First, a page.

In honor of Native American Heritage Month, Mitchell Ornelas, DO, ’19, returned to A.T. Still University-School of Osteopathic Medicine in Arizona (ATSU-SOMA) to tell about his personal mission to serve the indigenous population and provide guidance for others who share a similar mission.
Dr. Ornelas partially grew up on the Confederated Tribes of the Umatilla Indian Reservation (CTUIR) in Oregon. While he was attending ATSU-SOMA, he decided to learn more about his heritage, specifically his biological father who he had never met. Dr. Ornelas learned through a DNA test that his father was mostly from the Pacific Islands and Southeast Asia. Understanding his heritage led Dr. Ornelas down a path to finding his purpose and deciding on a personal mission within his medical practice.
“When I started understanding my true identity, who I am, how I identify, then I tried to figure out what I wanted to do,” Dr. Ornelas said. “We experienced very similar historical traumas, Pacific Islanders and Native Americans. I want to serve as a person that can connect these cultures since I now identify as both cultures.”
Dr. Ornelas currently works at the Seattle Indian Health Board (SIHB) where he strives to offer an inclusive patient experience to help overcome common health disparities experienced in his community. SIHB offers training to employees to provide knowledge and resources about the indigenous community in their effort to provide holistic care. Osteopathic medicine resonates with the patients Dr. Ornelas sees, as he says it blends well with their spiritual beliefs.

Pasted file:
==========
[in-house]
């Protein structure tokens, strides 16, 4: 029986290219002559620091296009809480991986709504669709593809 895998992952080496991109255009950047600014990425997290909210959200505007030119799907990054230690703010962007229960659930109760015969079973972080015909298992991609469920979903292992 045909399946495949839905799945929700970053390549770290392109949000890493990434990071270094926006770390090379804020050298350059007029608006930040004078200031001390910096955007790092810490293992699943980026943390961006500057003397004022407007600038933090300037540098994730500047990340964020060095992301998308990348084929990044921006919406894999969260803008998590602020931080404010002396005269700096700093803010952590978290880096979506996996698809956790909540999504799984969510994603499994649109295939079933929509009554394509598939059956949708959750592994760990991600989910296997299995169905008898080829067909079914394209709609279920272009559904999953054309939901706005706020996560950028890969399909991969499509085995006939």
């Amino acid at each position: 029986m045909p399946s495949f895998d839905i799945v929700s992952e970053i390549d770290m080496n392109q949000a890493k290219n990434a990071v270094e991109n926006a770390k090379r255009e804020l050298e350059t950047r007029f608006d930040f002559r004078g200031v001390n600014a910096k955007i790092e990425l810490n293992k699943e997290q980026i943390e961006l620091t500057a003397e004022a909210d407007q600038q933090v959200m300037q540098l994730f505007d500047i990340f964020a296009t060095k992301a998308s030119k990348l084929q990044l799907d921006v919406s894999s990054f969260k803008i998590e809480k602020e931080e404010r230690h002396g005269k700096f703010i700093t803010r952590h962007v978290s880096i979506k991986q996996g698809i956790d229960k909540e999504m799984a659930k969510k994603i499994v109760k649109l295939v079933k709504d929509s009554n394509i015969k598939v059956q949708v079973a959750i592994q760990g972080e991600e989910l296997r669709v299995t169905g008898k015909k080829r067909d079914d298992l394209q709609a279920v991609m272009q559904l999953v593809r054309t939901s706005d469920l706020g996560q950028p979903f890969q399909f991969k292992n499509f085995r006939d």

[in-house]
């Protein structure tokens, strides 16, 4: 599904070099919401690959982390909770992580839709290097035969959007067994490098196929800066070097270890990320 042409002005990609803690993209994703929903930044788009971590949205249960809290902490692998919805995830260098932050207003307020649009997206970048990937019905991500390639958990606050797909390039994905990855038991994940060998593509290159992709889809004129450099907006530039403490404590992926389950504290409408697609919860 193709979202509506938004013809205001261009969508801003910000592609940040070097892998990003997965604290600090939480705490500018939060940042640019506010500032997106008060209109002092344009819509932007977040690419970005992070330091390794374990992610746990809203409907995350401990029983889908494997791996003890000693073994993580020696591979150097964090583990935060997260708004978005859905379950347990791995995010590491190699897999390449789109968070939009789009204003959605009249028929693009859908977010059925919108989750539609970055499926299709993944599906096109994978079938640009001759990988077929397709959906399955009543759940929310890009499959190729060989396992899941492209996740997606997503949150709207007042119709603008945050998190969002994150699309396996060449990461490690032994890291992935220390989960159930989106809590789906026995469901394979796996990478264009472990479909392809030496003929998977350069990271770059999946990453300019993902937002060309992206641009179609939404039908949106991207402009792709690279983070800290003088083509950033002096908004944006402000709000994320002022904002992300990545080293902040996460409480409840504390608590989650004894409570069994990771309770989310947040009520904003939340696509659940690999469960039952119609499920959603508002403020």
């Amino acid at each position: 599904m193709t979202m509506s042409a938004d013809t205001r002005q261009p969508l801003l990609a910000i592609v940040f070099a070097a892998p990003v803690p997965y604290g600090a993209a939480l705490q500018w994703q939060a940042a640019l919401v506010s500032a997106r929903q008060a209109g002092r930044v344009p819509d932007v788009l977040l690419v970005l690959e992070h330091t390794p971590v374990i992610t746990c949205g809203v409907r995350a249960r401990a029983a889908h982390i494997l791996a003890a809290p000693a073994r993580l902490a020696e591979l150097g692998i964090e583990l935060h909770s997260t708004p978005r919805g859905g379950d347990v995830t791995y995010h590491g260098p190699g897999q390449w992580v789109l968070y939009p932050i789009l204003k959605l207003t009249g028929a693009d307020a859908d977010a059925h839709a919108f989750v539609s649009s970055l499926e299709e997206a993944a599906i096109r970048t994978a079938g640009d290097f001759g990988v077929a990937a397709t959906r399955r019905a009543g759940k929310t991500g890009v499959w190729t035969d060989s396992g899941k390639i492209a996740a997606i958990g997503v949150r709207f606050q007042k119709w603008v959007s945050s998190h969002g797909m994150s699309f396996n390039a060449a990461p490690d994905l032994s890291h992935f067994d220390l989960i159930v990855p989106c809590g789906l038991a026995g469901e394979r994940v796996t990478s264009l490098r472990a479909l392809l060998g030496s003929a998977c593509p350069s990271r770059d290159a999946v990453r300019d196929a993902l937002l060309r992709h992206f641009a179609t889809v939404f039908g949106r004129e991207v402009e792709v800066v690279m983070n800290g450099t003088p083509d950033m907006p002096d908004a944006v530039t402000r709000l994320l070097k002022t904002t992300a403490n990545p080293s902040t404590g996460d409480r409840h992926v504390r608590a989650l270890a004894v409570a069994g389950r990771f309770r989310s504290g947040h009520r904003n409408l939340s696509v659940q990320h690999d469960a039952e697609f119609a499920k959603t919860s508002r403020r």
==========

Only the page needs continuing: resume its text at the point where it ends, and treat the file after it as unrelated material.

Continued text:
“This clinic has been here for a long time. It is really a meeting place for a lot of folks, a safe place for a lot of our community,” Dr. Ornelas said.
During his presentation, Dr. Ornelas advised current medical students to find a mentor, attend professional conferences that correlate to their chosen specialty, and develop connections with other healthcare professionals through networking. He also offered advice to anyone who may not have experience working with the indigenous community.
“Be respectful, willing to learn, and willing to understand different practices. There are over 500 different tribes in this country. Not everyone thinks the same or practices the same, even if they are from the same culture.” Dr. Ornelas said. “Come from an approach that you’re not judging or trying to force this person to do something.”